For Immediate Release - April 23, 2013

Statement of Attorney General Martha Coakley on State Auditor’s Medicaid Drug-Screening Report

AG Coakley Files Legislation to End Fraud Between Drug Testing Labs and Sober Homes

BOSTON – Massachusetts Attorney General Martha Coakley today issued the following statement in response to State Auditor Suzanne Bump’s Medicaid Drug Screening audit, a report that supports the Commonwealth’s continued fight against fraud in the health care system.

“We appreciate the State Auditor’s Office addressing these unnecessary and excessive drug tests that are costing the Commonwealth millions of dollars, an issue of health care abuse that has been a high priority in our office,” AG Coakley said. “This report further supports the need for our recently filed comprehensive legislation that would help reduce fraud by prohibiting inappropriate self-referral arrangements between clinical labs and sober houses.”


On Jan. 18, 2013, the AG’s Office filed An Act Prohibiting Clinical Laboratory Self-Referrals, legislation that would close the loophole between drug screen testing labs and referral sources such as sober homes by prohibiting clinical laboratory self-referrals. The bill, also sponsored by Senator Barry R. Finegold (D-Andover), Representative John V. Fernandes (D-Milford), and Representative Garrett Bradley (D-Hingham), will end referrals that occur with overlapping ownership of labs and their referral source. These ownership arrangements have been identified as one of the largest health care fraud issues facing the state.  The language of the legislation has been included in the House of Representatives Fiscal Year 2014 proposed budget.

Despite the federal government passing a comprehensive anti self-referral law in 1992, Massachusetts law does not currently prohibit these types of inappropriate relationships. The newly proposed legislation would allow for either civil or criminal penalties for violations of owning one’s own referral source, including civil penalties of up to $100,000 for engaging in a scheme to violate the law.

Specifically, An Act Prohibiting Clinical Laboratory Self-Referrals:

  • Prohibits referrals, solicitation and testing of specimens when there is an ownership interest between the clinical laboratory and the referral source;
  • Allows for physician owned clinical laboratories to continue to refer testing for their own patients, if it is in connection with treatment;
  • Allows for hospitals to continue to refer testing for their own patients;
  • Requires disclosure of ownership interests to the Department of Public Health and AGO every two years;
  • Like the False Claims Act civil penalty, establishes a fine of between $5,000 and  $10,000 per referral, treble and consequential damages;
  • Mirrors the federal civil penalty of $100,000 for entering into a referral scheme and allows for treble and consequential damages; and
  • Like the criminal false claims and anti-kickback statute, establishes sentencing options of state prison for not more than 5 years, house of correction for not more than 2 ½ years, a fine of up to $10,000, or both.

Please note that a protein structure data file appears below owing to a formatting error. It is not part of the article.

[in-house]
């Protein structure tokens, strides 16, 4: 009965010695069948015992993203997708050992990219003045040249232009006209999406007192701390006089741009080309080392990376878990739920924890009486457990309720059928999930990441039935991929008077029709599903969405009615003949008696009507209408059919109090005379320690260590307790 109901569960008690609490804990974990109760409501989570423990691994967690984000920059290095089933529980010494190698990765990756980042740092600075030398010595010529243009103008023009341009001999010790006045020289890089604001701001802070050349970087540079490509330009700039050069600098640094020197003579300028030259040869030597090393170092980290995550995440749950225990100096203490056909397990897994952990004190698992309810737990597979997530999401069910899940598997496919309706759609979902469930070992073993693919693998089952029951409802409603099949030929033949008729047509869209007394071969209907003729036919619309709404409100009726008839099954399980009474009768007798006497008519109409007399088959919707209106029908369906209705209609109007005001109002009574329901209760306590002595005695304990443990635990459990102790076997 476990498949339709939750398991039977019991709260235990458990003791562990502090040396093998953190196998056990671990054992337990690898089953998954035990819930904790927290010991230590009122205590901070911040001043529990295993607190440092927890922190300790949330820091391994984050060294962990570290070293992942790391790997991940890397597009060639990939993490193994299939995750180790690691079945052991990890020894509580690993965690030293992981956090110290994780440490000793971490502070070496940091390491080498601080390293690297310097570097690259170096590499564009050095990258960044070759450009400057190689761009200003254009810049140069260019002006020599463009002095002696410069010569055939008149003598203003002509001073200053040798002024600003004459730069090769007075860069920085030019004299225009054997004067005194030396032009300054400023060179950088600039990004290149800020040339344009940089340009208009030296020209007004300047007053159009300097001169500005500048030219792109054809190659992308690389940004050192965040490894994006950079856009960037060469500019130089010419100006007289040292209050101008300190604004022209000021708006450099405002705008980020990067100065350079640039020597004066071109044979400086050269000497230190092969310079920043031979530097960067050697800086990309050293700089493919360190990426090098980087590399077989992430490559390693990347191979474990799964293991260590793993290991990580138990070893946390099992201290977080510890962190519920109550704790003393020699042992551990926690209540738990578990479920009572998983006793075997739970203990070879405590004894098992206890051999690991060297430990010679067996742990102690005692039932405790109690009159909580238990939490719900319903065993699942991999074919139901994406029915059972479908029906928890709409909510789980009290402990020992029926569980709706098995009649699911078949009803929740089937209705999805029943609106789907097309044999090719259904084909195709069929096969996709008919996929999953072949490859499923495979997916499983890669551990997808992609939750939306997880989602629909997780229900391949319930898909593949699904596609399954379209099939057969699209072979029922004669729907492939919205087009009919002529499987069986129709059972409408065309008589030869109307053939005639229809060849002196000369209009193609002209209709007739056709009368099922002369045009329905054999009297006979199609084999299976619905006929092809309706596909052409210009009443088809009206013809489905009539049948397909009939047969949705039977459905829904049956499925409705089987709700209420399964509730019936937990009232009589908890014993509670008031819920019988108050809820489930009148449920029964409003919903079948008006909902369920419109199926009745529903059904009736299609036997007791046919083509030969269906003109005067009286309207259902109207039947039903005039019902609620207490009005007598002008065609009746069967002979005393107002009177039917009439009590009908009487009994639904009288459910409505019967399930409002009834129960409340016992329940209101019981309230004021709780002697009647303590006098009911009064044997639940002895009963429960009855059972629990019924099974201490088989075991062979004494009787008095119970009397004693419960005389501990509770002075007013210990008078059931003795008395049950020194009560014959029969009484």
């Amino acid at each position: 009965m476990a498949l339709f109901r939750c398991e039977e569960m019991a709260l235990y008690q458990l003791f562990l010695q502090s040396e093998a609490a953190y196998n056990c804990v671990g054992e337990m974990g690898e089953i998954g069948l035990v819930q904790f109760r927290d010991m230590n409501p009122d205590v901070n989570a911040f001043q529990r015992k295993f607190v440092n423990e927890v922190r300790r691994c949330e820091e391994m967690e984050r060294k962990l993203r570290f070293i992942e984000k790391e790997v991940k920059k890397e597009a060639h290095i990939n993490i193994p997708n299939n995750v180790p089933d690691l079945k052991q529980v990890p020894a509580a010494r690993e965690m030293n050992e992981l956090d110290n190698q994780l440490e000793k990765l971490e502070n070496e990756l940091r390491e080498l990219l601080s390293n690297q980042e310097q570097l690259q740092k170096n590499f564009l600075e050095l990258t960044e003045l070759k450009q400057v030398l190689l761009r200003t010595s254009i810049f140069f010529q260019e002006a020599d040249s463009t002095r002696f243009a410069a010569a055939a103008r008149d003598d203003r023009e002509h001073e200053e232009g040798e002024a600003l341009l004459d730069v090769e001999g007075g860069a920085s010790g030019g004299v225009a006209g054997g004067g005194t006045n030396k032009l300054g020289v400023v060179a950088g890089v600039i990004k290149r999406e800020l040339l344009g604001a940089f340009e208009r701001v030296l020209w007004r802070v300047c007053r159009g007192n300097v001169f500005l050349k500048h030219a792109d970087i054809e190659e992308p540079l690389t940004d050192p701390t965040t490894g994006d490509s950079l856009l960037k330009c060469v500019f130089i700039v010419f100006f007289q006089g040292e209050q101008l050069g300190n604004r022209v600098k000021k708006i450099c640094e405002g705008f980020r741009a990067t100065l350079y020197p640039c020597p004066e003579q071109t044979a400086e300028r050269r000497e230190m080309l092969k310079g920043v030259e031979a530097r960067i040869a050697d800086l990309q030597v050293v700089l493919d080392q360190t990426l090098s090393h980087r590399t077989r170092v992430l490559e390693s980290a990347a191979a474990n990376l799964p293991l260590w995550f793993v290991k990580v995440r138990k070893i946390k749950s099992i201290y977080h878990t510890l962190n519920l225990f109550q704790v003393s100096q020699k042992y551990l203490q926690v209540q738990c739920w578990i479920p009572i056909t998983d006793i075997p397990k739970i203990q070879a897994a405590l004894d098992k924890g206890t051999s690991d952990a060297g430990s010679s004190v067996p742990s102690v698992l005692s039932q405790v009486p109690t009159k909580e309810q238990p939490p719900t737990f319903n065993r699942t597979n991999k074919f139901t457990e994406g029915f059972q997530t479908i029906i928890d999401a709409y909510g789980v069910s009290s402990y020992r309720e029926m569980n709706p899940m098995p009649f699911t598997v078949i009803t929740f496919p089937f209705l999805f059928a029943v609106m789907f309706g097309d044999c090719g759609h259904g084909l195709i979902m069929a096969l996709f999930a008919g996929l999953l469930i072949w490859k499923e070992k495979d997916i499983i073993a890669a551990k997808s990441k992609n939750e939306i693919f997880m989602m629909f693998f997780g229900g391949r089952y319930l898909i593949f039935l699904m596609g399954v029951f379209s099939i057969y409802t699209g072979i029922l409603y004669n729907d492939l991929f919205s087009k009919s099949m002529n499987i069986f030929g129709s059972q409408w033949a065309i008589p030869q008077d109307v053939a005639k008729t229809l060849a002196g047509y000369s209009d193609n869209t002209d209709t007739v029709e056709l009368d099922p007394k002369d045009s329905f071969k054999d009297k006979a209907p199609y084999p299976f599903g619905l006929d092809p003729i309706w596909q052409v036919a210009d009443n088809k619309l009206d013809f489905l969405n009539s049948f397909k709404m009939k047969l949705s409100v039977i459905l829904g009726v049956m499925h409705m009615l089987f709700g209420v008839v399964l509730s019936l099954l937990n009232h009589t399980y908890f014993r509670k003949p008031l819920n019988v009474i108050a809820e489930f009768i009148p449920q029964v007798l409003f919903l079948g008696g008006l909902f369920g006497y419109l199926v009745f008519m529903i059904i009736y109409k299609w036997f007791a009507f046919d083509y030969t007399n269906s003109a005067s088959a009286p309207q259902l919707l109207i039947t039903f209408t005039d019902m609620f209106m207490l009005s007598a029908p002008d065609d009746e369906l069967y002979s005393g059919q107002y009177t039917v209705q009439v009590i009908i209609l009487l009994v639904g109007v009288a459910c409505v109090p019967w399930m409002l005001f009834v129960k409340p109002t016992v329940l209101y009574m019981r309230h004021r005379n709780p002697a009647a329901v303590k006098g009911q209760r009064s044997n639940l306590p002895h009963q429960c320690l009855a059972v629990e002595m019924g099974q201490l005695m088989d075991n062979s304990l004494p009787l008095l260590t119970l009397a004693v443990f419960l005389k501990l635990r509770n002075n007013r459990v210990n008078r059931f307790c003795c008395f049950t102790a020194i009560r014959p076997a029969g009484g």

Settlements with eight laboratories through the Attorney General’s Medicaid Fraud Division have recovered more than $30 million dollars to MassHealth since 2007. Although the majority of the cases involved false claims and kickback schemes, several of the major clinical laboratories began their businesses by performing frequent testing on residents of sober houses owned – directly or indirectly – by clinical laboratories. 

In March 2012, Calloway Laboratories paid $20 million in restitution to resolve allegations of an elaborate kickback scheme involving two straw companies that funneled monetary incentives to employees at several sober houses to illegally obtain urine drug screening business paid for by MassHealth. Three defendants in the Calloway case pleaded guilty to criminal charges in October 2012. The fourth and final defendant pleaded guilty to charges in January 2013. All defendants have been excluded from participating in the Massachusetts Medicaid Program, as well as any other Medicaid or Medicare program.

In September 2011, a Suffolk Grand Jury returned indictments against Dr. Punyamurtula Kishore of Brookline, his company Preventive Medicine Associates, Inc. (PMA), as well as three others charged in connection with allegedly running an intricate “kickback” scheme and fraudulently billing MassHealth nearly $3.8 million. Dr. Kishore allegedly used bribes to induce sober house owners to require their residents submit to urine drug screens performed by PMA’s physician office laboratories a minimum of three times a week.

This month, Dr. Richard Ng, 54, the former director of a Suboxone clinic in Brighton was arraigned in connection with illegally prescribing Suboxone and collecting illegal fees from patients between 2006 and 2008. The clinic’s former office manager Renee Andrews, 43, was arraigned on charges of conducting an elaborate Medicaid kickback scheme with two laboratories worth more than $590,000. In exchange for Ng’s significant urine drug screening business, the laboratories – including Franey Medical Lab, Inc. in Hyannis – allegedly paid the salaries of some of Ng’s office staff, including the full-time salaries of Andrews’ daughter, nephew and boyfriend, who also worked as medical assistants and performed other administrative duties. 


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